‘Psychotic’ man who killed his wife ‘had delusions’
54-YR-OLD WAS SUFFERING FROM SEVERE MENTAL ILLNESS, SAYS PSYCHIATRIST
A MAN accused of murdering his wife went to see her on the morning she died not to inflict harm but to destroy her mobile phone which was said to be “the bane of our lives”, a psychiatrist told a jury.
Forensic psychiatrist Dr Inti Qureshi, called by the defence, believed Paul Martin Jordan had suffered a severe mental illness at the time of the killing. He’d believed his wife was having an affair although there was no evidence to support this.
The 54-year-old, of Ffordd Siabod, Felinheli, has denied murdering Elizabeth Jordan
(inset), 53, at Trem y Garnedd, Bangor, on July 31 last year.
But the jury has been told he accepted he was guilty of manslaughter on the grounds of diminished responsibility.
Dr Qureshi concluded Jordan was mentally unwell at that time and Jordan’s medical notes has references to psychosis from May last year.
The doctor, told the jury he had seen Jordan twice at HMP Altcourse in Liverpool.
He said: “My assessment would have been he was psychotic.”
He added that had Jordan not been suffering from the psychotic illness he believed the tragic events would not have occurred.
But prosecution psychiatrist Dr Sandeep Mathews did not agree with the comment.
He said he was unsure and added it is a matter for the jury to decide on that matter.
Jordan had “delusions”, including that his movements were being tracked, Dr Qureshi added.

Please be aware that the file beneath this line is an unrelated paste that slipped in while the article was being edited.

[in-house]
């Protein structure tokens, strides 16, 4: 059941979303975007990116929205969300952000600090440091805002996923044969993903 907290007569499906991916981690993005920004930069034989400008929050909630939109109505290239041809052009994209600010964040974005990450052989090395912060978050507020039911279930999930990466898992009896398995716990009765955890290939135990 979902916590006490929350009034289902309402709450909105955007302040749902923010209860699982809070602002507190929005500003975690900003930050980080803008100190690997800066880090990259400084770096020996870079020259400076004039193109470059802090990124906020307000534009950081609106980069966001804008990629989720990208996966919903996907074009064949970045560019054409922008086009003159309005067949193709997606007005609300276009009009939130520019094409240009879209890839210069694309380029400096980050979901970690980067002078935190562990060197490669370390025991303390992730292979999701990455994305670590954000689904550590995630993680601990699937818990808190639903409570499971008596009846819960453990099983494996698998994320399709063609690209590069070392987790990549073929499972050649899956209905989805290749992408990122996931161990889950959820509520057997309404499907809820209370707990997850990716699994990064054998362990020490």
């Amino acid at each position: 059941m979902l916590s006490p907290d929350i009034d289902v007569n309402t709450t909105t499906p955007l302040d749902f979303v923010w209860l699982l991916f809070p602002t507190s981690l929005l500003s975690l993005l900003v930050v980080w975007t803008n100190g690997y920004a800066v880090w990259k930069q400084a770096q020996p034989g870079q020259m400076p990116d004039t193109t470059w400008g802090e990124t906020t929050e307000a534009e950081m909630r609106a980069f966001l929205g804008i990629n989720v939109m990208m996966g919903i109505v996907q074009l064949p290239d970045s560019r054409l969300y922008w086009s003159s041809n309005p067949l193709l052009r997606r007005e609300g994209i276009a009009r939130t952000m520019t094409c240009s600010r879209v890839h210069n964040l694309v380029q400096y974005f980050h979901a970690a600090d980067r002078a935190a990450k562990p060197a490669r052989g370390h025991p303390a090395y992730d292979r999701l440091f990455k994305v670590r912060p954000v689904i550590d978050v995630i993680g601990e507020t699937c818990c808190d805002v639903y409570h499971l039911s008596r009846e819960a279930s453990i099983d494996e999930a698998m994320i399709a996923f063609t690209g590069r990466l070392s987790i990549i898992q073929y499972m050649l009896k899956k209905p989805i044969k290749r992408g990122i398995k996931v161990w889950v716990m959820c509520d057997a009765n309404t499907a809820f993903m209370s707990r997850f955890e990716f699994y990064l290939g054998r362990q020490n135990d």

Adrian Painter, a team leader at BT’s Bangor call centre and Jordan’s line manager, described Jordan as “fun-lov- ing” and knew he liked a drink but this had never affected his work. Mr Painter said he noticed a change in Jordan from the start of 2016. He said he believed there were difficulties with his relationship with his wife. He last saw Jordan on July 26 before going on holiday. He was “in good spirits and everything seemed fine” his statement said. The jury also heard several statements from men, all who were attending meetings of Alcoholics Anonymous in Bangor, who said they noticed changes in Jordan in the weeks before the death of his wife. One said Jordan told him his wife was “out to get him” and feared there would be a tragedy and that his wife would kill him.
Another said Jordan believed his home was bugged and climbed into the loft to search for a device.
Earlier Mr Cole told the jury that Jordan would not be giving evidence on his own behalf.
Judge Rhys Rowlands commented: “It would be open to the jury to draw such inferences as appear proper.”
The trial continues.
Paul Jordan ‘thought his movements were being tracked’